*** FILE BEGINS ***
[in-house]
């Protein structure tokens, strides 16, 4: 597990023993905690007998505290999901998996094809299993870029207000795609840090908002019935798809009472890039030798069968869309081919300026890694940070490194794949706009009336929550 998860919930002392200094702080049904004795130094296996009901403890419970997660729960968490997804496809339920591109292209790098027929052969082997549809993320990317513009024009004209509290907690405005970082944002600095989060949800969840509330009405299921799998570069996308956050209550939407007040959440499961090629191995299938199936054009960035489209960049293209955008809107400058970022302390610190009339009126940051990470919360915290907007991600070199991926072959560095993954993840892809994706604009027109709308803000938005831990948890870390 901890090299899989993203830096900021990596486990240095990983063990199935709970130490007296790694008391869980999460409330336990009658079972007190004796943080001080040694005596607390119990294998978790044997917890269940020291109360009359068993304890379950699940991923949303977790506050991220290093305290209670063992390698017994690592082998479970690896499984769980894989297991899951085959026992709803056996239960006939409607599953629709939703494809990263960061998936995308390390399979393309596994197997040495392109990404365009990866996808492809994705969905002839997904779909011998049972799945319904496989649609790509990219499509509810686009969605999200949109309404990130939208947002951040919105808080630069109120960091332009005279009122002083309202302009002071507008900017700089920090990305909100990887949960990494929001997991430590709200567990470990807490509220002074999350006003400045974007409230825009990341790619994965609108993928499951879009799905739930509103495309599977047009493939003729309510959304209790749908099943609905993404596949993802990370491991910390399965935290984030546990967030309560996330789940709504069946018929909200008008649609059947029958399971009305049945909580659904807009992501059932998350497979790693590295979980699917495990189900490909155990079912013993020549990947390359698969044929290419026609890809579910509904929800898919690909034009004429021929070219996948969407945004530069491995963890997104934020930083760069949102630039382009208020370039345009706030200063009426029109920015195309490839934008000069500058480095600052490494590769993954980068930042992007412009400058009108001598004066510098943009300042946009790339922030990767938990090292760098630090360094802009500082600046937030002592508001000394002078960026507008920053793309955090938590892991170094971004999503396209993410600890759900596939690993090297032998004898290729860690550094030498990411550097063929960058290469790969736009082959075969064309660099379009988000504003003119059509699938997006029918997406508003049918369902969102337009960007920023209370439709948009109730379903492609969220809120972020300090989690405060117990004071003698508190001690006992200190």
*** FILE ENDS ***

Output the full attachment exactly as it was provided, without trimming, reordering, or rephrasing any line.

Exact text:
[in-house]
């Protein structure tokens, strides 16, 4: 597990023993905690007998505290999901998996094809299993870029207000795609840090908002019935798809009472890039030798069968869309081919300026890694940070490194794949706009009336929550 998860919930002392200094702080049904004795130094296996009901403890419970997660729960968490997804496809339920591109292209790098027929052969082997549809993320990317513009024009004209509290907690405005970082944002600095989060949800969840509330009405299921799998570069996308956050209550939407007040959440499961090629191995299938199936054009960035489209960049293209955008809107400058970022302390610190009339009126940051990470919360915290907007991600070199991926072959560095993954993840892809994706604009027109709308803000938005831990948890870390 901890090299899989993203830096900021990596486990240095990983063990199935709970130490007296790694008391869980999460409330336990009658079972007190004796943080001080040694005596607390119990294998978790044997917890269940020291109360009359068993304890379950699940991923949303977790506050991220290093305290209670063992390698017994690592082998479970690896499984769980894989297991899951085959026992709803056996239960006939409607599953629709939703494809990263960061998936995308390390399979393309596994197997040495392109990404365009990866996808492809994705969905002839997904779909011998049972799945319904496989649609790509990219499509509810686009969605999200949109309404990130939208947002951040919105808080630069109120960091332009005279009122002083309202302009002071507008900017700089920090990305909100990887949960990494929001997991430590709200567990470990807490509220002074999350006003400045974007409230825009990341790619994965609108993928499951879009799905739930509103495309599977047009493939003729309510959304209790749908099943609905993404596949993802990370491991910390399965935290984030546990967030309560996330789940709504069946018929909200008008649609059947029958399971009305049945909580659904807009992501059932998350497979790693590295979980699917495990189900490909155990079912013993020549990947390359698969044929290419026609890809579910509904929800898919690909034009004429021929070219996948969407945004530069491995963890997104934020930083760069949102630039382009208020370039345009706030200063009426029109920015195309490839934008000069500058480095600052490494590769993954980068930042992007412009400058009108001598004066510098943009300042946009790339922030990767938990090292760098630090360094802009500082600046937030002592508001000394002078960026507008920053793309955090938590892991170094971004999503396209993410600890759900596939690993090297032998004898290729860690550094030498990411550097063929960058290469790969736009082959075969064309660099379009988000504003003119059509699938997006029918997406508003049918369902969102337009960007920023209370439709948009109730379903492609969220809120972020300090989690405060117990004071003698508190001690006992200190």